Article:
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Democracy gets an average grade

THE QUALITY of democracy in Slovakia improved in the second half of 2010, according to the independent Institute for Public Affairs (IVO). For the first time since 2008, the overall quarterly grade it awards for the level of democracy in the country, as judged by the institute’s Barometer survey, dropped below 3.

THE QUALITY of democracy in Slovakia improved in the second half of 2010, according to the independent Institute for Public Affairs (IVO). For the first time since 2008, the overall quarterly grade it awards for the level of democracy in the country, as judged by the institute’s Barometer survey, dropped below 3.

Slovak democracy was graded at 2.8 for the last quarter of 2010, using the same scoring scale employed by Slovak schools, in which 1 is excellent and 5 is failing. The 2.8 grade represented an improvement of 0.3 points. The overall average rating of the quality of democracy for 2010 was 3.2 according to the IVO Barometer, an improvement of 0.1 points compared to 2009.

“The last quarter of the past year in the political democracy of Slovakia was marked by the continuation and deepening of trends that were launched after the ruling Smer-SNS-HZDS coalition was replaced by the SDKÚ-SaS-KDH-Most/Híd coalition following the parliamentary elections in 2010,” an IVO press release stated. “Changes in practically all the evaluated areas had positive dynamics, which put an end to the consistent worsening of the rating which had been recorded since the start of the IVO Barometer project in 2008.”

The IVO Barometer evaluates the quality of democracy in Slovakia on a quarterly basis in five key areas: democratic institutions and a lawful state; legislation; protection and respect for human and minority rights; media freedom and public-service media; and the transatlantic and European integration aspects of foreign policy.

Experts define the criteria and then assign numerical ratings for each domain (except for foreign policy) and from these calculate an overall average.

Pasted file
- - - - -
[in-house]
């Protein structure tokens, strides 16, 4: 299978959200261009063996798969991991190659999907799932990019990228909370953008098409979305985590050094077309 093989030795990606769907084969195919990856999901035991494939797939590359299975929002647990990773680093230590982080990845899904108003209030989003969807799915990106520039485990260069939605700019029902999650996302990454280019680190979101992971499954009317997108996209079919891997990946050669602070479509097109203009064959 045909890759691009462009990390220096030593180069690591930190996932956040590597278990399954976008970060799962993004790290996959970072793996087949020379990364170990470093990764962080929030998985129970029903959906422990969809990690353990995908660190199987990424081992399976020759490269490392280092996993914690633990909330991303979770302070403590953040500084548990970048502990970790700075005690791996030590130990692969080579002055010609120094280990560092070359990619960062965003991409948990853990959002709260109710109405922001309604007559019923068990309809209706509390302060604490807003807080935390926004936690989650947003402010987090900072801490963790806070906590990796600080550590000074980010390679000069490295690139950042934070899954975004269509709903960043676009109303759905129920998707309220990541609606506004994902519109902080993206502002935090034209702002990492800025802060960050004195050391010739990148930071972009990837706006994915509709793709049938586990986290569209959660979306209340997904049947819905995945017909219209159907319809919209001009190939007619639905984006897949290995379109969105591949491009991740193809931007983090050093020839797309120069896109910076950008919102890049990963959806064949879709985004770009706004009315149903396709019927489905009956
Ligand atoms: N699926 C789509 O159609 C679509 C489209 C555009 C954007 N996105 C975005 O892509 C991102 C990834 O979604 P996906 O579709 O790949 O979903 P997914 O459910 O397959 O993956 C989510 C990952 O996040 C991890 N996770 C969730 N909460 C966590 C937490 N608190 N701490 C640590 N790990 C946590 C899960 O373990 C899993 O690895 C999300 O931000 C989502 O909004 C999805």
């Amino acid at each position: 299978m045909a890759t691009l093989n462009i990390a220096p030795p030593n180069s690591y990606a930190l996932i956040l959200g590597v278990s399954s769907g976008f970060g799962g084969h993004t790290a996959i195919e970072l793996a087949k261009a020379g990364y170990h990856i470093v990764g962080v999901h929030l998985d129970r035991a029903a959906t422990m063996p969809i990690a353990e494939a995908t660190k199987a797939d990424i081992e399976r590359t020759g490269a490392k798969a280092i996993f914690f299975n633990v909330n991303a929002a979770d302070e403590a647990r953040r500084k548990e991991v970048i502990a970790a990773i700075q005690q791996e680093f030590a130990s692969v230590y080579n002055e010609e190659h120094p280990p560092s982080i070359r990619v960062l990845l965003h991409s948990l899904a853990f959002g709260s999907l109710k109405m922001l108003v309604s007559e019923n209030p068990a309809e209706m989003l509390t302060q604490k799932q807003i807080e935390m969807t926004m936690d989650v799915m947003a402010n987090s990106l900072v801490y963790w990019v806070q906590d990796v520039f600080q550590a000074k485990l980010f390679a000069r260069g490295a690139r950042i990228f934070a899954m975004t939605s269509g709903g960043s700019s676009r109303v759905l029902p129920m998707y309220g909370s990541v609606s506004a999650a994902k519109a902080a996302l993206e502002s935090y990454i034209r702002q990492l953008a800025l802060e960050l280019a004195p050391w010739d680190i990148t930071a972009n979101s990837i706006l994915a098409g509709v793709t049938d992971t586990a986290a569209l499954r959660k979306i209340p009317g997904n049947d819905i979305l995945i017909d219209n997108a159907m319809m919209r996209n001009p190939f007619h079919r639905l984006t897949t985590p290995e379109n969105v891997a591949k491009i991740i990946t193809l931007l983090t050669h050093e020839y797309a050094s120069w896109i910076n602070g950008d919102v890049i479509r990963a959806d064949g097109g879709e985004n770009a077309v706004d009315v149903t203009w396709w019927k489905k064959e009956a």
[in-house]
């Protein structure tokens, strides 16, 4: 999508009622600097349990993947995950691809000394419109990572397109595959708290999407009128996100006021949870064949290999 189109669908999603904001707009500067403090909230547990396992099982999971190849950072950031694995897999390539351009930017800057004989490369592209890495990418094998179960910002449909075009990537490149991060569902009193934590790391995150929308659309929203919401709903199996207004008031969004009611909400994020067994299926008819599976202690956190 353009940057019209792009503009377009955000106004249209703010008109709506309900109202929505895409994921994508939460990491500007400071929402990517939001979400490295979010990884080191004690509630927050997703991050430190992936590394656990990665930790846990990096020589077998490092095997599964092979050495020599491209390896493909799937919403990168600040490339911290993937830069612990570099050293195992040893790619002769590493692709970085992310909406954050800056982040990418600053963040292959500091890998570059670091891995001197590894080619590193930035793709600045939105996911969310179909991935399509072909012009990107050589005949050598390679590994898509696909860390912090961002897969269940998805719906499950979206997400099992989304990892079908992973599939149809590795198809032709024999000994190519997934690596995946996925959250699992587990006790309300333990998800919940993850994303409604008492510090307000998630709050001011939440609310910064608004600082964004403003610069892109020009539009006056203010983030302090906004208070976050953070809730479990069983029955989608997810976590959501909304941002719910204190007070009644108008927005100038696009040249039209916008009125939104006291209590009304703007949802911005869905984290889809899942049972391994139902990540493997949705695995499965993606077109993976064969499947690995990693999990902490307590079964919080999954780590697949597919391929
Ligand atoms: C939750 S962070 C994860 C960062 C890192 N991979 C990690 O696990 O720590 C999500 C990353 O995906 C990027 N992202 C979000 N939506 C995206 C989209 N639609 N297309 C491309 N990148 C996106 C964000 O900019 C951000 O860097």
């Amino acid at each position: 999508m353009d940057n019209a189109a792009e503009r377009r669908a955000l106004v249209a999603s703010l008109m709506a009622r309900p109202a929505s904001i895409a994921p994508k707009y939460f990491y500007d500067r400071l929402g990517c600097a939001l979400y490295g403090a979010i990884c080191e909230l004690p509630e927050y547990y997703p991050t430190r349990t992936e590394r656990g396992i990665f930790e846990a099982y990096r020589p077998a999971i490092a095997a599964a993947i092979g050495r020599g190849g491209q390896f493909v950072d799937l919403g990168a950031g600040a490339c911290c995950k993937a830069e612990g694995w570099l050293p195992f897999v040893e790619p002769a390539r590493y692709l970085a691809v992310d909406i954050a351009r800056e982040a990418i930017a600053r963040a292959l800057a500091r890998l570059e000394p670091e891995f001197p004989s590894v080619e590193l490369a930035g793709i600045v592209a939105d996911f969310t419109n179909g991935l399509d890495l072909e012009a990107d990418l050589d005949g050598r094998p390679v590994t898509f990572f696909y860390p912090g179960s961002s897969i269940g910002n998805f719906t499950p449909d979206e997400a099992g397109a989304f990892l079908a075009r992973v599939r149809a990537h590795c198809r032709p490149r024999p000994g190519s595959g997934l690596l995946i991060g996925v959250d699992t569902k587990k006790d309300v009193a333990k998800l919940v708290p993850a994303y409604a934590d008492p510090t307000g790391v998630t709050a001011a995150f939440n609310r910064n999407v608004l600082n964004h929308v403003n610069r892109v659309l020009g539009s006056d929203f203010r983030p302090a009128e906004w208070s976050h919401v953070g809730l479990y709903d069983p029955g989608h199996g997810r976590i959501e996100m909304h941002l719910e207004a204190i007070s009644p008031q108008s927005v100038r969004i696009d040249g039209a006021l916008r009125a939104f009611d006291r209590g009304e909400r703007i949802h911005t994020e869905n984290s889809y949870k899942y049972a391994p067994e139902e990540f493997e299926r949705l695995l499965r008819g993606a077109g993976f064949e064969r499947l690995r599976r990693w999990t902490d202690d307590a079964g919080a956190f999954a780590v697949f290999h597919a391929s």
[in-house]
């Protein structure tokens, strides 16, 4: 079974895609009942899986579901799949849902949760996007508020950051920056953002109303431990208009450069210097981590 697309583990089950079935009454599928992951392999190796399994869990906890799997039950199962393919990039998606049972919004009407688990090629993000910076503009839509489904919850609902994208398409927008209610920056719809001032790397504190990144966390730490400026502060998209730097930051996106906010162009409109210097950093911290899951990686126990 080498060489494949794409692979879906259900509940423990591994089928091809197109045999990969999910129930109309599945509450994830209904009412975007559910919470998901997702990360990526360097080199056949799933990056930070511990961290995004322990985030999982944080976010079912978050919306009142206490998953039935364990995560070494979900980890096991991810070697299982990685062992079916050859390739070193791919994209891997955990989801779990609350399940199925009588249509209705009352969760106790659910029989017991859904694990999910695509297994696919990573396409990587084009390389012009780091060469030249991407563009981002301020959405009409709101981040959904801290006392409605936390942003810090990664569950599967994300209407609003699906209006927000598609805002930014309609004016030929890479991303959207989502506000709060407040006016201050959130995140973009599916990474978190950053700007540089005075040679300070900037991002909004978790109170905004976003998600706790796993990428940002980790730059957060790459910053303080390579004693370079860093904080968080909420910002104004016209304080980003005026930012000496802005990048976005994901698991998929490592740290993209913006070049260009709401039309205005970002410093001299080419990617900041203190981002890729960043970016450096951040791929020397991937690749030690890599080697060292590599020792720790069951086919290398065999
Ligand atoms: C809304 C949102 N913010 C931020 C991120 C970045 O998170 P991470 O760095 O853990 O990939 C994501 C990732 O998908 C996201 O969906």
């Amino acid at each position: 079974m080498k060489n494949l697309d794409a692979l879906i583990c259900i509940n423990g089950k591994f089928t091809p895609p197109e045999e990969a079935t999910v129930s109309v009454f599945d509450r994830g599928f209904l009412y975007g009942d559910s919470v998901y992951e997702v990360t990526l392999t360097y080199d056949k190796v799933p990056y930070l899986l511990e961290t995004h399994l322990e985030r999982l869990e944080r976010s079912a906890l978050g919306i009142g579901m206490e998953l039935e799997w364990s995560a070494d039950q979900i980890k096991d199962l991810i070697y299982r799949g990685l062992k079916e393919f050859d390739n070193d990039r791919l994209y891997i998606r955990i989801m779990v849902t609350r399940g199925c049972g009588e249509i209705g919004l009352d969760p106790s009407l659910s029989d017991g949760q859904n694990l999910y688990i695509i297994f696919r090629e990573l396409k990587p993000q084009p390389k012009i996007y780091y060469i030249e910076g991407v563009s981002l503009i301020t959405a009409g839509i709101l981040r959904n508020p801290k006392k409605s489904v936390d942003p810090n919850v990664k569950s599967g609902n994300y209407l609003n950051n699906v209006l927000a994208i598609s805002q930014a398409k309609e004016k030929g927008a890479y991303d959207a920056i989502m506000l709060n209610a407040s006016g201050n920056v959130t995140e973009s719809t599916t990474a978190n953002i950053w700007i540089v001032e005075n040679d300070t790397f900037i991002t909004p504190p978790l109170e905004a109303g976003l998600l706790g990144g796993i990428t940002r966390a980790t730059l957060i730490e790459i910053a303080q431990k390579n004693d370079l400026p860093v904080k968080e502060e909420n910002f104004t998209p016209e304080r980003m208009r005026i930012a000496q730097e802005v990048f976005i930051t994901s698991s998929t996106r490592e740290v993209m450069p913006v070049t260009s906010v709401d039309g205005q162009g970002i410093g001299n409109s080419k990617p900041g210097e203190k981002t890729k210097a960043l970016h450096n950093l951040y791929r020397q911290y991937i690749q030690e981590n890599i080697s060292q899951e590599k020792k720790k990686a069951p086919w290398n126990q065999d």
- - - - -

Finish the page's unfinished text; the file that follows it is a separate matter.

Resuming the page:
IVO stated that although the overall rating for 2010 improved in comparison with the previous year, it has still to reach the score recorded at the start of the project in 2008.

“Of course it would be ideal to get the best grade, 1, in all the areas,” Grigorij Mesežnikov, the president of IVO, told the press conference. “But that would be idealistic. I can only say that we started evaluating the state of political democracy in Slovakia in 2008 with a rating of 2.6. That was after all those inappropriate legislative measures. Today, the rating is 2.8, so it is still worse than it was when we started.”

In the democratic institutions and the rule of law category, democracy in the last quarter was given a grade of 2.75, a marked improvement compared to the whole-year average of 3.2.

Problems that remain in this area include the tense relations between the executive and the Supreme Court, as well as the failure to strip MPs and judges of their immunity from prosecution, IVO reported. The failed vote on the next general prosecutor was also politically significant, it noted.

Further improvement was recorded in the areas of legislation and minority rights, which scored 2.5 and 2.75 respectively, as opposed to the 3.0 grades both received in the previous quarter.

Media freedom was the only area where democracy’s grade did not pass 3.0 this quarter.

The survey’s authors point to the extremely short time which it took to pass the law to create RTVS and said there are several risks in the law, such as the unresolved financing of the public-service broadcaster, as well as moving responsibility for selection of its director back to parliament, “which gives rise to worries about attempts [to impose] political rule over the public-service media”.

According to IVO, the term of the previous government was rather damaging for the quality of democracy in Slovakia since, due to the measures that the Robert Fico-led government took in the area of democratic institutions and the rule of law, legislation, human and minority rights and free media, its quality worsened so much that the return to the values recorded in 2008 will take much longer than half a year.

“On top of that, it appears that the process of doing away with the deformations and negative consequences of problematic legislative measures keeps hitting certain obstacles even after the change of power,” the IVO Barometer report reads. “And so we must state that in some areas the situation in Slovakia is worse now than before the advent of the ruling coalition of Smer, SNS and HZDS, despite the ambitions of the new ruling parties to straighten those deformations.”

Smer, now the main opposition party, reacted by saying that IVO had long supported the current centre-right government. It had never tried to hide this, party spokesperson Silvia Glendová said.

What matters for the ranking, according to Mesežnikov, is the stability in the operation of constitutional institutions, relations between those institutions, how power is handled, the relations among political actors, how legislation is prepared, how human and minority rights are observed, the freedom of the media, and whether pressure is applied to the media.

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